Since the second week of BAyUP, I’ve been spending most of my work days helping with a program called Oakland Based Urban Gardens (OBUGS). OBUGS is a children’s afterschool/summer program for kids in a poorer part of Oakland. For the summer program, we began each day helping the kids prepare for themselves a healthy lunch using mostly ingredients from the garden on their school grounds. After lunch we would teach the kids basic science about the environment, play educational games, and help the kids with various art and gardening activities.
The first week at OBUGS was no less than a struggle. For my first experience ever with kids, they were disobedient, rude, and didn’t seem to care at all about the activities we had planned for them. However, it was during this week that my mom’s cancer was healed, and God gave me a renewed energy to pursue his presence amongst these unruly kids. As the weeks went on, the kids began to trust and respect us more, and I started to really enjoy spending time with them at camp! As I got to know the kids better, I began to realize some of the struggles these kids face in their day to day lives.
One of the youngest girls, Halimah, was frequently getting upset during camp. We began to realize that she was always coming to camp tired because she would stay up late at night watching TV while her mom, a single mother, worked. Another girl, Shailyn, opened up to Sarah about her brother who was shot about a year ago. It broke my heart to learn about these struggles in the kid’s lives in the context of our BAyUP programming, which looked at the huge disadvantages these kids have in education, and the ways that they’re being set up for either gang life or sexual exploitation in the future. One day while taking the kids on a field trip, the same girl from above, Halimah, who is only six years old, asked me how we could be friends when I’m white and she’s black. Even at her young age, she is already being corrupted into our broken world mindset that chooses to look at race first and ask questions later.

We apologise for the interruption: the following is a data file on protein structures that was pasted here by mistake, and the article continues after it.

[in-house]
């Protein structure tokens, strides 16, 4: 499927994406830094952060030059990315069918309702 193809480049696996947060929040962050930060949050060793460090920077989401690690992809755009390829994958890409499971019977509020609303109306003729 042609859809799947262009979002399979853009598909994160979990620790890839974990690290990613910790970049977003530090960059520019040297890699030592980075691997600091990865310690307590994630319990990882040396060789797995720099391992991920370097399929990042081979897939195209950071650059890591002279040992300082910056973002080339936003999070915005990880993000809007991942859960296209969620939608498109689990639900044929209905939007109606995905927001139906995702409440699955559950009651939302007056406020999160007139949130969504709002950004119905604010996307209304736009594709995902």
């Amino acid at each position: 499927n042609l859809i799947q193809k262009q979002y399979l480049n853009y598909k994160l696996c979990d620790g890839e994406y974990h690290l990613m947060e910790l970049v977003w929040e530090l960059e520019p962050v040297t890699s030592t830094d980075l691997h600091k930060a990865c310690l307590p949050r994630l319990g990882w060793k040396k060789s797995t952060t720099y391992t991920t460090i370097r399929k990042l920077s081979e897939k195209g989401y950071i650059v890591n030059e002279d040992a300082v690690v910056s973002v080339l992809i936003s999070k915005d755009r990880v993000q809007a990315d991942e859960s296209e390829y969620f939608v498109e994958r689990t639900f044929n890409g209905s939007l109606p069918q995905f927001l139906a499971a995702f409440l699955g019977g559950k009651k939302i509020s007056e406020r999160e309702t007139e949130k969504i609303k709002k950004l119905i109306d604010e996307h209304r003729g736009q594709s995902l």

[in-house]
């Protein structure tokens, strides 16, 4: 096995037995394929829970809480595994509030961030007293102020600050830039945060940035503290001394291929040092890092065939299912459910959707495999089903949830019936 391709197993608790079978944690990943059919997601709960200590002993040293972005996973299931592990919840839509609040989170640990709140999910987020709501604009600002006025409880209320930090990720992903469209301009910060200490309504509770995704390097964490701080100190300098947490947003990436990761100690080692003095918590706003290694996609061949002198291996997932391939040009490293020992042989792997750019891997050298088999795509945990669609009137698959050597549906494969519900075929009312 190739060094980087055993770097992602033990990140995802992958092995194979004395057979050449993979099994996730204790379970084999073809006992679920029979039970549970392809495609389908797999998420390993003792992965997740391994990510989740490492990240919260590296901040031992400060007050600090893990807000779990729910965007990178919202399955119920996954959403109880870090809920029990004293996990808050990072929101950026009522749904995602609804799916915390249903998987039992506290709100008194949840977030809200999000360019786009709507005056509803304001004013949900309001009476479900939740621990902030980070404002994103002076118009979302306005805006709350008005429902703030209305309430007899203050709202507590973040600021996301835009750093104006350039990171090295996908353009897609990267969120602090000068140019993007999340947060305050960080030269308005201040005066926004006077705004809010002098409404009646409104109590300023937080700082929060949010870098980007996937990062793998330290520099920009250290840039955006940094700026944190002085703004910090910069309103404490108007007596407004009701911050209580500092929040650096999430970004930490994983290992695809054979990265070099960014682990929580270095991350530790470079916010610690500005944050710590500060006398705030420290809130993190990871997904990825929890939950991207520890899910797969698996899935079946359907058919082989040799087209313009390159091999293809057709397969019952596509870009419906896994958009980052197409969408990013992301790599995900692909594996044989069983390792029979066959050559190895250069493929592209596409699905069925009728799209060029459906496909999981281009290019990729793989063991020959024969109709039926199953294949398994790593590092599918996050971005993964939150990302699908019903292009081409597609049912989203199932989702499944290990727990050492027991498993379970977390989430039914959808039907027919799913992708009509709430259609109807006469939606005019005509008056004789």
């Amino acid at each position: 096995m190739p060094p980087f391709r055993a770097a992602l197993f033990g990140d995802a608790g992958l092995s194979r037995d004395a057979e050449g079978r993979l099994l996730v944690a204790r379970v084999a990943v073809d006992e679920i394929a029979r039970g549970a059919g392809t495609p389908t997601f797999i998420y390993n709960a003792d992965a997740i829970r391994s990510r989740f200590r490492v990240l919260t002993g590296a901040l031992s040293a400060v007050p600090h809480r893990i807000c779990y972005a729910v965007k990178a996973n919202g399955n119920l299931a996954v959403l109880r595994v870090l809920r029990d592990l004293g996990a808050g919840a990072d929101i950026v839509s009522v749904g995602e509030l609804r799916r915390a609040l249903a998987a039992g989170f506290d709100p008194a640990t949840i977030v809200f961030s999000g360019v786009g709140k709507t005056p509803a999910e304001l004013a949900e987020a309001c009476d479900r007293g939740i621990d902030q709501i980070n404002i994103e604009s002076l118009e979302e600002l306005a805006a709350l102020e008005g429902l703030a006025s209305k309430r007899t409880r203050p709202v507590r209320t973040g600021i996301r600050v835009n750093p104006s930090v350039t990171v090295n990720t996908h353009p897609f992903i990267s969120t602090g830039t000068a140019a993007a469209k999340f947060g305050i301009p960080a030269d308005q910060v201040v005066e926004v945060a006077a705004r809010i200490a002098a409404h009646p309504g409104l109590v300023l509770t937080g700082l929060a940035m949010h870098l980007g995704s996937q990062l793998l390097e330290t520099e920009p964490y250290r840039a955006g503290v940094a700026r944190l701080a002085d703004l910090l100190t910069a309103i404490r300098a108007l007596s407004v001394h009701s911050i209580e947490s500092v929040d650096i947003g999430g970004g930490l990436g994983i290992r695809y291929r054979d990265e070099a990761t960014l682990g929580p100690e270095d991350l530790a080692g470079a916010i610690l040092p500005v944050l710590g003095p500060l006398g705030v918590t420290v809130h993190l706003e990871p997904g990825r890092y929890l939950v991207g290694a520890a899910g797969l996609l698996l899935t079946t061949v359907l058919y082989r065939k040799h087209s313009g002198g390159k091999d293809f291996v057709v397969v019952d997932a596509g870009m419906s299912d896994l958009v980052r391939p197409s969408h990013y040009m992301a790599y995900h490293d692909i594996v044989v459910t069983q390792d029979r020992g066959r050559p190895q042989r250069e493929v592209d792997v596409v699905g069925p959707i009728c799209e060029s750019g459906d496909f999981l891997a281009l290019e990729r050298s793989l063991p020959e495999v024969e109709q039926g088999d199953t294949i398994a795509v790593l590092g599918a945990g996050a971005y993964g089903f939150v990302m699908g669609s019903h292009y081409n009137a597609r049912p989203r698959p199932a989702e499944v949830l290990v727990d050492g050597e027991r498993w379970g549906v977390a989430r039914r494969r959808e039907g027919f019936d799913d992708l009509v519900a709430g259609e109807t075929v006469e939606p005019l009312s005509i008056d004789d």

These problems in the OBUGS kid’s lives began to weigh down on me, until God reminded me that their struggles are not my burden to carry. He reminded me that the best thing I can do is lift them up to Him, and pray that God provide what is needed for these kids to find Him in their lives. OBUGS concluded last week with a camping trip to Bodega Bay, which was the first and potentially only time camping for most of the kids. It was very saddening to say goodbye to the kids, but I was reassured with the fact that from now on I can carry these kids in my heart and remember to frequently lift their names up to the God who can intervene and save them from the most broken of situations.